Staff writes, “If glare for these lights becomes an issue, shields could be installed to relieve this condition.

“Based upon information from PG&E, this effort to convert their lighting to LED is the first step in the complete phase out of High Pressure Sodium (HPS) lights. At this point it is not certain what the rate will be, however Cities with HPS lights will be subject to rate increases over the next few years due to the cost to maintain the antiquated HPS lights,” staff writes.

In addition, “once PG&E does phase out HPS lighting, we can expect these lights to be converted to LEDs as they will fail. Opting out of the project at this point will delay, but not prevent, the ultimate conversion of these lights to LEDs.

“If the City confirms its desire to move forward with the PG&E light conversion, this confirmation needs to be conveyed to PG&E by the end of February. The lead time for ordering these lights is approximately 6 weeks and the conversion would resume upon their receiving the lights from the manufacturer and the project would resume in April to install the 2700k lights. As these lights comply with the City’s standard color temperature and also work to meet Council goals, Staff recommends re-initiating the conversion project.”

—David M. Greenwald reporting

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About The Author

David Greenwald is the founder, editor, and executive director of the Davis Vanguard. He founded the Vanguard in 2006. David Greenwald moved to Davis in 1996 to attend Graduate School at UC Davis in Political Science. He lives in South Davis with his wife Cecilia Escamilla Greenwald and three children.

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  1. Howard P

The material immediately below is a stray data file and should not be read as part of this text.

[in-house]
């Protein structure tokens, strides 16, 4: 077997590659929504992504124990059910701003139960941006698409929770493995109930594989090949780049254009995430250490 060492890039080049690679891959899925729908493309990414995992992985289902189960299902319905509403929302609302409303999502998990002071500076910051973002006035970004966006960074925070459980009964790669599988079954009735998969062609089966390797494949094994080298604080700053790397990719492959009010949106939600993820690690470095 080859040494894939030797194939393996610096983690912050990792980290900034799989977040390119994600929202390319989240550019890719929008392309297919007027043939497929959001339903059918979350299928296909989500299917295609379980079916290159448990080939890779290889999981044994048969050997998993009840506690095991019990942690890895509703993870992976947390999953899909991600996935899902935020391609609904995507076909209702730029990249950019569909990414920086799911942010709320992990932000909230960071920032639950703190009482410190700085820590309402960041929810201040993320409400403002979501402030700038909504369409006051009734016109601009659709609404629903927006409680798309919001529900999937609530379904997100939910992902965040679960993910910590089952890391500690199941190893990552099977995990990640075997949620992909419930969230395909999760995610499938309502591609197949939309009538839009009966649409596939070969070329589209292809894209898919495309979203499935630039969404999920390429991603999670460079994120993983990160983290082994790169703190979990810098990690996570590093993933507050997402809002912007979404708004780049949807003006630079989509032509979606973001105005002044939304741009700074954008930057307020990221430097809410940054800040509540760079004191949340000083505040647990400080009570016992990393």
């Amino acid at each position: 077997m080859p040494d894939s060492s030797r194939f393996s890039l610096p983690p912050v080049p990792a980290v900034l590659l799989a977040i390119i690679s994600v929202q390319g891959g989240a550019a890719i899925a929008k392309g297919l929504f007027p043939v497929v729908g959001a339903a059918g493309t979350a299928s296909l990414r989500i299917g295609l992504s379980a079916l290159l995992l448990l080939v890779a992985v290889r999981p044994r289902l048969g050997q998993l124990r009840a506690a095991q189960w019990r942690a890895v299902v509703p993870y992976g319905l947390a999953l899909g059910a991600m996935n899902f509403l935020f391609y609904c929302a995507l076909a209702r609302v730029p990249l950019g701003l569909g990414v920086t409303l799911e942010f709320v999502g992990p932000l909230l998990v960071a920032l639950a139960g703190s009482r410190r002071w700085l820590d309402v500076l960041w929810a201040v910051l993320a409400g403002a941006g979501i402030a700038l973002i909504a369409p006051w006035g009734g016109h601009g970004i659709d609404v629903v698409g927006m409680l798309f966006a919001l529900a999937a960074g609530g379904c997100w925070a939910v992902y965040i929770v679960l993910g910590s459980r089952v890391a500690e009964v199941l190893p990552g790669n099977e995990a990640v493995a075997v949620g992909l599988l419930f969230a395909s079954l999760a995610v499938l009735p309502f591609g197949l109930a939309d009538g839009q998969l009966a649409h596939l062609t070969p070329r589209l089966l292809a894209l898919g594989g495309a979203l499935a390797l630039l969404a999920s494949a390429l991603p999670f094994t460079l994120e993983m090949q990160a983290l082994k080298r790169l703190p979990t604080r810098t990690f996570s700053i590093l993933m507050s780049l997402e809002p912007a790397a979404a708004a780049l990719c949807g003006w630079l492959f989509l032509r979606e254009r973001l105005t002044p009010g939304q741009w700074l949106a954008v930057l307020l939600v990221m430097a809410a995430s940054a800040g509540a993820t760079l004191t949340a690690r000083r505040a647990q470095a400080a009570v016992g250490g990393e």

was the blue/white light which is emitted versus the amber light of the City owned LED’s

    A primer:

    LED =  light emitting diode; HPS = high pressure sodium; XXXX k = “color temperature”, measured in degrees Kelvin (an “equivalency”… the lights do not operate at that temperature… google “color temperature”, if you want more education)

    The “amber lights” are/were HPS, not LED.  LED’s are more energy efficient than HPS (and give better color rendition).  Just as HPS is more efficient (and give better ‘color rendition’) than the LPS (low pressure sodium) [many years ago].  LPS was more efficient than the incandescent fixtures that were used for decades (from the earliest Davis streetlighting, as I don’t think Davis every had “gas” streetlights).  The most energy/cost efficient lighting (and MUCH better for lighting uniformity) is that provided by a full or nearly full moon on a clear night, particularly near the zenith.  Less lumens or footcandles, but that is made up for by uniformity – the human eye does better with that than ‘normal’ street lighting where you go from light to dark every couple of hundred feet.

    That said, congratulations to Alan and others for getting PG&E to do the right thing and getting very energy efficient lights with very good color rendition.  Good work!

  2. Tia Will

    My personal thanks also to Alan for his alertness and for putting in countless hours on getting this done. Our streets PG&E pole sits directly in front of my house with major impact on my living room and front bedroom. We would have been directly affected and likely would have had to change ( and use) window coverings which is not my preference as I love openness. So thanks again Alan!